Louisiana.-Acknowledgments of deeds and other instruments may be taken within the state, by a clerk or deputy clerk of a district court, except the parish of Orleans, said clerk being ex officio recorder of mortgages and conveyances; notary public. Out of the state and within the United States, by a notary public; commissioner of Louisiana appointed by the governor of Louisiana; any officer authorized by the laws of the state to take acknowledgments in the state where the

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acknowledgment is taken. In the latter case, the signature and authority of such officer must be properly certified to by a Louisiana commissioner, or by the governor and the secretary of state, under the great seal of the state. Out of the United States, by an ambassador, minister, charge d'affaires, secretary of legation, consul-general, consul, vice-consul, or commercial agent, of the United States; any officialauthorized by the laws thereof to take acknowledgments in the country where the acknowledgment is taken. In the latter case, such acknowledgment must be accompanied by an attestation of one of the American officers just mentioned, that such officer has such authority and that his signature is genuine. The wife must be examined separately and apart, and a full statement of the explanation of her rights must appear in the acknowledgment.

Maine.-Acknowledgments of deeds and other instruments may be taken within the state, by a notary public; justice of the peace. Out of the state and within the United State's, by a notary public; commissioner for Maine appointed by the governor of Maine; clerk of a court of record having a seal, which must be affixed. Out of the United States, by a United States minister, or consul; notary public.

Maryland.-Acknowledgments of deeds and other instruments may be taken within the state, by a judge of the orphans' court, of the circuit court of any county, of the superior court, of the court of common pleas, or of the city, or circuit, court of Baltimore city; notary public; justice of the peace. If acknowledged before a justice of the peace within the state, but out of the county or city in which the real estate or any part of it lies, the official character of the justice of the peace must be certified to by the clerk of the circuit court of the county, or the superior court of Baltimore city, under the official seal. Out of the state and within the United States, by a judge of any United States court; judge of any court of any state or territory, having a seal; notary public; commissioner for Maryland appointed by the governor of Maryland. Out of the United States, by a minister, consul-general, consul, deputy consul, vice-consul, consular agent, or consular officer, of the United States.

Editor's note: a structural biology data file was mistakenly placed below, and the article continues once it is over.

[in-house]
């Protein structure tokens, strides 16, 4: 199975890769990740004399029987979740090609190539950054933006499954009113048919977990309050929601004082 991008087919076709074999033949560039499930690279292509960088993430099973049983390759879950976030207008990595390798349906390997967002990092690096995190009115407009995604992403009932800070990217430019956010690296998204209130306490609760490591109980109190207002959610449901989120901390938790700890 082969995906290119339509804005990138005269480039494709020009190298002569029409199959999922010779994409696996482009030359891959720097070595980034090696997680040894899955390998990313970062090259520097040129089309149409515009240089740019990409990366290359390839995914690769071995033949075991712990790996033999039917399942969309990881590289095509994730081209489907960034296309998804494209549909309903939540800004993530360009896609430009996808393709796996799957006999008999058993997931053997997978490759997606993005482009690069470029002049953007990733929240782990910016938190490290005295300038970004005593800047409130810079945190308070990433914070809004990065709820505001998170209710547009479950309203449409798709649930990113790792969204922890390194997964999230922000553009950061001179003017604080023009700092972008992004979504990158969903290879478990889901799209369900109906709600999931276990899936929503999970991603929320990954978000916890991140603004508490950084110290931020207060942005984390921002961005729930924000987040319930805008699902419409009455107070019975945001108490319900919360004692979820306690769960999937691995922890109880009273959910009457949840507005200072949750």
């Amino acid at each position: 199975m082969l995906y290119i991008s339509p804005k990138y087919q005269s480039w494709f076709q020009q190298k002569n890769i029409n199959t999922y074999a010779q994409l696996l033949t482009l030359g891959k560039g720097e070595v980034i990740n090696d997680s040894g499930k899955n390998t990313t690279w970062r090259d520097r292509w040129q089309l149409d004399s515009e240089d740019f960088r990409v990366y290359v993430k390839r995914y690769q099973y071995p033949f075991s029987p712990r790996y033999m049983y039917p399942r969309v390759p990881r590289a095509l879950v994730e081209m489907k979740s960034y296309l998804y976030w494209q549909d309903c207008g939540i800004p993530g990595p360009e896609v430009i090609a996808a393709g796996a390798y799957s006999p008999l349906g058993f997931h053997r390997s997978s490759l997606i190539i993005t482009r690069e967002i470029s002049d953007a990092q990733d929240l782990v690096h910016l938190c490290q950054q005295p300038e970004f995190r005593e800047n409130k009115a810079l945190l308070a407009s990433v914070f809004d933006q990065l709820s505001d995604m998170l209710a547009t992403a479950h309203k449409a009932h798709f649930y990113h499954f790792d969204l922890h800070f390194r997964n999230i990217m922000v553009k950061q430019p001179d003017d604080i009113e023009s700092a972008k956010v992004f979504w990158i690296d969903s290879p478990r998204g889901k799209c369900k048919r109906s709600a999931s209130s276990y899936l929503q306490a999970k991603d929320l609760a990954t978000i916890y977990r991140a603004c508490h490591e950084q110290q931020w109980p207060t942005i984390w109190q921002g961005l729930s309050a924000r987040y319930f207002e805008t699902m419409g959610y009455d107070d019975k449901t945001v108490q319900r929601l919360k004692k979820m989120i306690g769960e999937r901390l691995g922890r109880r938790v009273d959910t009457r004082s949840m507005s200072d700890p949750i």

Massachusetts.-Acknowledgments of deeds and other instruments may be taken within the state, by a notary public; justice of the peace; or a special commissioner. Out of the state and within the United States, by a notary public; justice of the peace; magistrate or conmissioner appointed for the purpose by the governor of Massachusetts; any officer of such state, territory, or district, authorized by the laws thereof to take the proof and acknowledgment of deeds. In the latter case, there shall be subjoined or attached to the certificate of proof or acknowledgment, signed by such officer, a certificate of the secretary of state of the state or territory in which such officer resides, under the